One of the reasons it’s both adoptable and adaptable is that there are so many cuisines to choose from when looking for recipes. Dishes that are popular in Turkey and Greece will offer different tastes than those from Italy, France, or Spain or from Morocco and other North African countries. But the unifying elements are the same: the emphasis on vegetables, fruits, extra virgin olive oil, nuts, whole grains, legumes, herbs, spices, and other plant-based foods that leave you feeling satisfied; minimal food processing; and a convivial atmosphere in the kitchen and at the table. 

The Mediterranean diet also ranks high for what it leaves out:saturated fat, added sugars, and excess salt—all so prevalent in the typical American diet and so likely to leave you wanting more because foods with a low-nutrient profile are not truly satisfying. Eating them regularly also poses health risks. Eating a Mediterranean-style diet, on the other hand, translates to a longer life, a higher quality of life, and a lower risk of chronic diseases such as cancer, dementia, and heart disease.

The Mediterranean diet food pyramid is a great way to visualize the foods to focus on and how often to eat them. Whole grains, legumes, vegetables, fruit, and olive oil make up most of your daily intake. Seafood can be enjoyed a few times a week; animal proteins like poultry, eggs, cheese, and yogurt less often; and red meat less often still. But you also have a lot of leeway, so you don’t need to feel guilty about eating foods not on the pyramid. Nothing is totally eliminated, though you’re advised to eat foods like sugary desserts, butter, heavily processed foods like frozen meals, candy, and refined grains and oils sparingly.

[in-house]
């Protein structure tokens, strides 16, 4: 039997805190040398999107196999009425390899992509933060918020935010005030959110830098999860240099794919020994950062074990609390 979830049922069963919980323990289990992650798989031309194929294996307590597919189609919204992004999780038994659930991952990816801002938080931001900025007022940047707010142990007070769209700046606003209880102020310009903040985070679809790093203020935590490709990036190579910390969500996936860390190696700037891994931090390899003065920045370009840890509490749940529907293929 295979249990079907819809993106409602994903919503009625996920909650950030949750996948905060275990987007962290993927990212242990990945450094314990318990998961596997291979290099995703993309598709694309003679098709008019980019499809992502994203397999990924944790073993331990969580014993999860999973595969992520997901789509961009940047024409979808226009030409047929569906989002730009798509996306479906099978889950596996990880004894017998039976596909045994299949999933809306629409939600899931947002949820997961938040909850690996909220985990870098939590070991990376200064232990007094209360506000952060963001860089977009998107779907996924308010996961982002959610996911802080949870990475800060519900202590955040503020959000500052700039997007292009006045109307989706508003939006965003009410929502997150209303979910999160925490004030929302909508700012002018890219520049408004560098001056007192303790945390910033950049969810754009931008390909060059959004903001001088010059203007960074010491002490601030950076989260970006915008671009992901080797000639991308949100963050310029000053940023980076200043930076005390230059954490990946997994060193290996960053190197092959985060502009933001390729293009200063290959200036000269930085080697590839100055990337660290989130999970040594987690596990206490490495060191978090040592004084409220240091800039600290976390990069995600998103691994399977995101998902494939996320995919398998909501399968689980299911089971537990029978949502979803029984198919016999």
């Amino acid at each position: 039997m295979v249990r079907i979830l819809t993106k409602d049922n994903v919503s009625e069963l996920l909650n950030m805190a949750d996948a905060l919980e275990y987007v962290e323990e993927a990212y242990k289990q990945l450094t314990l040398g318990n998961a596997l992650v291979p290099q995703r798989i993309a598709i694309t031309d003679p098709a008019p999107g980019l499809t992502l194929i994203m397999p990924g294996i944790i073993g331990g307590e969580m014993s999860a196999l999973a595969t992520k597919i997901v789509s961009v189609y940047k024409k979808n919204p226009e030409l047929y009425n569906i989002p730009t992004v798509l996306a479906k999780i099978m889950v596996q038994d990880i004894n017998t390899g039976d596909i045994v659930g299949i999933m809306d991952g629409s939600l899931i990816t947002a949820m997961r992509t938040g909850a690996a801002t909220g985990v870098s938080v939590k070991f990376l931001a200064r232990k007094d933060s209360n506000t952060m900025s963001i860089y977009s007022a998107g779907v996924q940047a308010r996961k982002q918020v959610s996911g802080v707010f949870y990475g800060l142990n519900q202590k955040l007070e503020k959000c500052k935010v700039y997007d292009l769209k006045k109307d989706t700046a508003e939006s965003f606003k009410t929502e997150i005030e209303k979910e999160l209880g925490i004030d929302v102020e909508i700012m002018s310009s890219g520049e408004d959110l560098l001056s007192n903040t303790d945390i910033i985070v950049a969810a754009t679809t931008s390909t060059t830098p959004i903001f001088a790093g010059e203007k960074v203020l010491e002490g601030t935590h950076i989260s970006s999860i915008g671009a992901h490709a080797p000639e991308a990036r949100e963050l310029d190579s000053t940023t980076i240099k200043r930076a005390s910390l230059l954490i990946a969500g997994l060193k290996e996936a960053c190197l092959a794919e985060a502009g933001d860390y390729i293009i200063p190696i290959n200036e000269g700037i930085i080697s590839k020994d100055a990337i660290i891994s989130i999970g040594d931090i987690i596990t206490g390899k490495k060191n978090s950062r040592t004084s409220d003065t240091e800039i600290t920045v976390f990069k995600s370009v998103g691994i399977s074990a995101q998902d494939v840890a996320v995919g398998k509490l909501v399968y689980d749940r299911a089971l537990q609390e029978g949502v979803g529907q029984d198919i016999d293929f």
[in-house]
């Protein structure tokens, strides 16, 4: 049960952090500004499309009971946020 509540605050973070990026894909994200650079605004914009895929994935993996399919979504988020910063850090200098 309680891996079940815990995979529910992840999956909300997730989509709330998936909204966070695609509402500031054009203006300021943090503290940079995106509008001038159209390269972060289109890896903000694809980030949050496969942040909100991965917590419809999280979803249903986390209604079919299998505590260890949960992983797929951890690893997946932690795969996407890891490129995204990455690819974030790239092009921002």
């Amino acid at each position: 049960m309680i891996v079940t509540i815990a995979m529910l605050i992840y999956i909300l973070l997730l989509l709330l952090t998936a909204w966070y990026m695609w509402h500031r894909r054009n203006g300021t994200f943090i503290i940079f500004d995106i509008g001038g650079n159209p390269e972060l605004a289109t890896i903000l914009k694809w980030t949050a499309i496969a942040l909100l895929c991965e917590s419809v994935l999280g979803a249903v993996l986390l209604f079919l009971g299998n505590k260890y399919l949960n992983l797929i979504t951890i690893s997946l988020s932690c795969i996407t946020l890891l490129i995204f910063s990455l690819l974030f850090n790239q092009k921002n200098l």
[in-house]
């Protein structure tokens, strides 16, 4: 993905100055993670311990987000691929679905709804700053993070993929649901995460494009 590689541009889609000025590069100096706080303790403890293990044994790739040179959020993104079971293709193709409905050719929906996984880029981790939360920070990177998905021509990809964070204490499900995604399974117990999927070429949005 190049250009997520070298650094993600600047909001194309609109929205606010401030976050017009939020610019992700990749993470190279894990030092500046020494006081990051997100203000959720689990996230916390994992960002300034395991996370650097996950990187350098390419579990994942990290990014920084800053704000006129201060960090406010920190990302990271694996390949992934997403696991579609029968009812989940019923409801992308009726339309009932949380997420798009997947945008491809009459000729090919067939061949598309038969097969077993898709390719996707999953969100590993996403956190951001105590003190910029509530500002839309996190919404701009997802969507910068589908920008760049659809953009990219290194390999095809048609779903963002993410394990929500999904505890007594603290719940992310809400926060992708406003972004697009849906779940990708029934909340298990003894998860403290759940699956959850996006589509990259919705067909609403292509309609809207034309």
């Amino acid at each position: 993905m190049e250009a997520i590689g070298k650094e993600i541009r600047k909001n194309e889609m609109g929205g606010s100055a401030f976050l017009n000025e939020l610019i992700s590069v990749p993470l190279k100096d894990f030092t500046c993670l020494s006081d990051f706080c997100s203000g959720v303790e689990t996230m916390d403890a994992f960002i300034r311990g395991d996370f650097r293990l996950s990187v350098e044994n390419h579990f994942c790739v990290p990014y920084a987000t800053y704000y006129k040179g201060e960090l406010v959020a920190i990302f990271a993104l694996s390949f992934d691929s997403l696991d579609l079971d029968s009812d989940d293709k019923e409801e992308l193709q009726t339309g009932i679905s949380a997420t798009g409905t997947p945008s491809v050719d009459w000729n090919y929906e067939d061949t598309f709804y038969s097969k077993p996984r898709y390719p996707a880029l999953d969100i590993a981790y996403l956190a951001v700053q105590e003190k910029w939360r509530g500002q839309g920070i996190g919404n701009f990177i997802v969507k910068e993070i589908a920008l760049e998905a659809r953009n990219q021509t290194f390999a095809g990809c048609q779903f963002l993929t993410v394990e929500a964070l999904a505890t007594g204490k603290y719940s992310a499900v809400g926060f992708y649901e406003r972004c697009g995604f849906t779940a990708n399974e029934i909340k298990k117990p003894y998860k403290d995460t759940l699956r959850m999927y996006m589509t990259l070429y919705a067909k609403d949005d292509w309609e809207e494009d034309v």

Mediterranean Food Pyramid with Olive Oil and recommended servings
Mediterranean Food Pyramid

To get started on the Mediterranean diet, or to more closely follow it, U.S. News & World Report suggests these tips:

  • Think of meat as your side dish and whole grains or vegetables as your main dish. 
  • Look beyond Greek and Italian cuisines for inspiration—in all, 22 countries border the Mediterranean Sea!
  • As with any diet, do some advance meal planning so you won’t be tempted by convenience foods after a long day at work. For instance, cook up a batch of grains or lentils on the weekend to use for meals throughout the following week.
  • Make water your main source of hydration. Wine is considered optional and then only in moderation—one to two glasses per day for men and one glass per day for women.